Feeds

Microsoft's dynamic languages on forced diet

.NETized scripting out of favor

Combat fraud and increase customer satisfaction

Microsoft appears to be backing off its initial commitment for .NETized versions of dynamic languages.

Jimmy Schementi, the program manager for Microsoft's implementation of Ruby, called IronRuby, has left the company as the IronRuby team has been run out town and reallocated.

Schementi has blogged about a "serious lack of commitment" to IronRuby and dynamic languages in general on .NET.

He wrote: "When my manager asked me, 'what else would you want to work on other than Ruby,' I started looking for a new job outside Microsoft."

According to Schementi, software engineer Tomas Matousek is the only person left working on IronRuby at Microsoft. Apparently the team was shrunk about a year ago.

In November, Microsoft moved John Lam, who'd built the RubyCLR for writing .NET applications in Ruby, onto another — unidentified — project.

Lam was hired in 2006 as part of an intake of brains from the open source and scripting communities to help tune dynamic languages to .NET. Jython creator Jim Hugunin was hired by Microsoft in 2004 to build IronPython for .NET.

Schementi said the team's shrinkage has severely limited its agility, and is the reason why IronRuby has not been added to VisualStudio, and that adding IronPython has been delayed.

Microsoft has reportedly refused to comment officially on the changes.

Reading between the lines, it would seem that Microsoft's push for Microsoft-versions of dynamic languages has fallen victim to overall budget cuts and changing priorities.

Microsoft last month released IronRuby, IronPython, and the Dynamic Language Runtime (DLR) under an Apache Software Foundation (ASF) license, releasing them from Microsoft's Permissive Licenses (Ms-PL).

Microsoft cited customer feedback as the reason for the change, but the move suggests that Microsoft is done with trying to build the languages itself. It either wants to let the languages slowly die without claiming responsibly, or hopes the new license will finally invite others into the effort and free it from the burden of developing and maintaining the languages and runtime.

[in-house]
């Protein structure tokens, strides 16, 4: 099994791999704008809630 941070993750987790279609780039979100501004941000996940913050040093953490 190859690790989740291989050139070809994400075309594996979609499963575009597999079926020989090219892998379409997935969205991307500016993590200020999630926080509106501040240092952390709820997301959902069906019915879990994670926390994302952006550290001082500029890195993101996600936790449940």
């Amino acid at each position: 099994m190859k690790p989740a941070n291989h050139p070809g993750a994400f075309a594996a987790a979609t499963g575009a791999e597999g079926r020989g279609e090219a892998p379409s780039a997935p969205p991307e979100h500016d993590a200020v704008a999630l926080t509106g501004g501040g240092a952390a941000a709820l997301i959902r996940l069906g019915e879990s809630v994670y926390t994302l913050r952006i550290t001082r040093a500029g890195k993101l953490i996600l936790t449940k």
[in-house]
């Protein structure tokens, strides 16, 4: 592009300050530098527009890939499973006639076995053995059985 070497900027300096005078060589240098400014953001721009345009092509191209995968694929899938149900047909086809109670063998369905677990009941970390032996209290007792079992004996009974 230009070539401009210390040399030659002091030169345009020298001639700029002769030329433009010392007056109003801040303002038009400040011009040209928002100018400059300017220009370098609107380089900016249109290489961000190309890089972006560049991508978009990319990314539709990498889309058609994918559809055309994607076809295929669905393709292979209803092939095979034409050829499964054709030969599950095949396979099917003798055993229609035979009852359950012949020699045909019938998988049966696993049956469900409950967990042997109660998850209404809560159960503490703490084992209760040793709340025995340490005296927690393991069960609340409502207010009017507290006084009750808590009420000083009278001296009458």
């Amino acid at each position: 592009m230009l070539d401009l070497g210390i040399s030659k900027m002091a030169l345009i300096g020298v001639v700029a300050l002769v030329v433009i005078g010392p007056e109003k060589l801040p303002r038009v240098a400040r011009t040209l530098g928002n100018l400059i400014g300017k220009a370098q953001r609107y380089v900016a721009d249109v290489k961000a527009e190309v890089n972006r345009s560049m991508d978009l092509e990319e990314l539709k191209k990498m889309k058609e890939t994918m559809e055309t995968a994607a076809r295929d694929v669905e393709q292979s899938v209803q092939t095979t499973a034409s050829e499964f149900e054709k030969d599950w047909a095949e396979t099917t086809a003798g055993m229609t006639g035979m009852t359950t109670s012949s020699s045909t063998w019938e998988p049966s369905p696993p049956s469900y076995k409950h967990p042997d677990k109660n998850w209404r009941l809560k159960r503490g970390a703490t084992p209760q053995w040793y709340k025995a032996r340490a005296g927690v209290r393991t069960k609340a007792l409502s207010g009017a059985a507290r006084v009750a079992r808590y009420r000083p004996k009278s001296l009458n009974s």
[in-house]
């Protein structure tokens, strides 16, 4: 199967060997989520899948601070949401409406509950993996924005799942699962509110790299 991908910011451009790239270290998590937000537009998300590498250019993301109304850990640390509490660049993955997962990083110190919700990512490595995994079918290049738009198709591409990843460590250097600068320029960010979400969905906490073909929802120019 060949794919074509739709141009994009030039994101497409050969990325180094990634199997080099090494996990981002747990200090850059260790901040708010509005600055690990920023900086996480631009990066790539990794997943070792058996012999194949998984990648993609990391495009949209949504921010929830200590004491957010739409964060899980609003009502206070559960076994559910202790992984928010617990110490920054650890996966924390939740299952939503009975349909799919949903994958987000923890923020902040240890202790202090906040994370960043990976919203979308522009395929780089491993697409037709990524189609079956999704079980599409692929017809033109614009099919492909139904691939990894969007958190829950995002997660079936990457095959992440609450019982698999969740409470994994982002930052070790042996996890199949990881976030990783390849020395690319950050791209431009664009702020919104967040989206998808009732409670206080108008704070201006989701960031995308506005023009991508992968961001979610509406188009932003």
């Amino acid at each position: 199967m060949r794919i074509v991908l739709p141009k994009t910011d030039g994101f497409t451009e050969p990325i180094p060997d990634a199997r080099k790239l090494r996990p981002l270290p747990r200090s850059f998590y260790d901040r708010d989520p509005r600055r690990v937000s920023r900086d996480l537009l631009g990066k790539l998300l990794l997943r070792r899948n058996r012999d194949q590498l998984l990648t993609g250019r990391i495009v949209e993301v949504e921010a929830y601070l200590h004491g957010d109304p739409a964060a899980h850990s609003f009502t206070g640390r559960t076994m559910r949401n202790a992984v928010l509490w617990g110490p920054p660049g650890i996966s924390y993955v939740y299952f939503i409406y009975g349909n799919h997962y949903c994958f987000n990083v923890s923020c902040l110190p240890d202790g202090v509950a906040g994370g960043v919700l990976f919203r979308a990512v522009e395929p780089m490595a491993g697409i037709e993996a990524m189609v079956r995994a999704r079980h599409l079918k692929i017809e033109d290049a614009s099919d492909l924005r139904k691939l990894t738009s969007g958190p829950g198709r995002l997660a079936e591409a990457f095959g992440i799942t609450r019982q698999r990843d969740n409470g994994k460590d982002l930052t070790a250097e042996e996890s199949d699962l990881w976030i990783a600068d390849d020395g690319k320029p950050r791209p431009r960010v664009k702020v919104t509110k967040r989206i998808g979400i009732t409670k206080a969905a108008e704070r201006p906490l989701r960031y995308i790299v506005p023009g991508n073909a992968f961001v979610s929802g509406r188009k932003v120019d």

The company appears to have decided it makes more sense to leave open source and dynamic languages to the de facto options such as PHP — that Microsoft has been busy tuning to Windows and Azure — while focusing on the languages it does best, such as Visual Basic and C#. Microsoft has also released tools to make Ruby and Java run on Azure.

Microsoft has certainly struggled to embrace the open-source development entailed in dynamic languages. It made a conscious decision in 2008 not to accept external contributions to the DLR, while saying contributions were welcome for IronRuby.

Microsoft has been wary of exposing itself to potential litigation that might result from code authors or others once it has accepted code contributions in products it ships.

It was the kind of limitation — combined with the Ms-PL — that helped ensure genuine open sourcers outside of Redmond didn't rally behind its dynamic platform and languages. ®

High performance access to file storage

More from The Register

next story
Android engineer: We DIDN'T copy Apple OR follow Samsung's orders
Veep testifies for Samsung during Apple patent trial
This time it's 'Personal': new Office 365 sub covers just two devices
Redmond also brings Office into Google's back yard
Batten down the hatches, Ubuntu 14.04 LTS due in TWO DAYS
Admins dab straining server brows in advance of Trusty Tahr's long-term support landing
Microsoft lobs pre-release Windows Phone 8.1 at devs who dare
App makers can load it before anyone else, but if they do they're stuck with it
Half of Twitter's 'active users' are SILENT STALKERS
Nearly 50% have NEVER tweeted a word
Internet-of-stuff startup dumps NoSQL for ... SQL?
NoSQL taste great at first but lacks proper nutrients, says startup cloud whiz
Windows 8.1, which you probably haven't upgraded to yet, ALREADY OBSOLETE
Pre-Update versions of new Windows version will no longer support patches
Microsoft TIER SMEAR changes app prices whether devs ask or not
Some go up, some go down, Redmond goes silent
Red Hat to ship RHEL 7 release candidate with a taste of container tech
Grab 'near-final' version of next Enterprise Linux next week
Ditch the sync, paddle in the Streem: Upstart offers syncless sharing
Upload, delete and carry on sharing afterwards?
prev story

Whitepapers

Designing a defence for mobile apps
In this whitepaper learn the various considerations for defending mobile applications; from the mobile application architecture itself to the myriad testing technologies needed to properly assess mobile applications risk.
3 Big data security analytics techniques
Applying these Big Data security analytics techniques can help you make your business safer by detecting attacks early, before significant damage is done.
Five 3D headsets to be won!
We were so impressed by the Durovis Dive headset we’ve asked the company to give some away to Reg readers.
The benefits of software based PBX
Why you should break free from your proprietary PBX and how to leverage your existing server hardware.
Securing web applications made simple and scalable
In this whitepaper learn how automated security testing can provide a simple and scalable way to protect your web applications.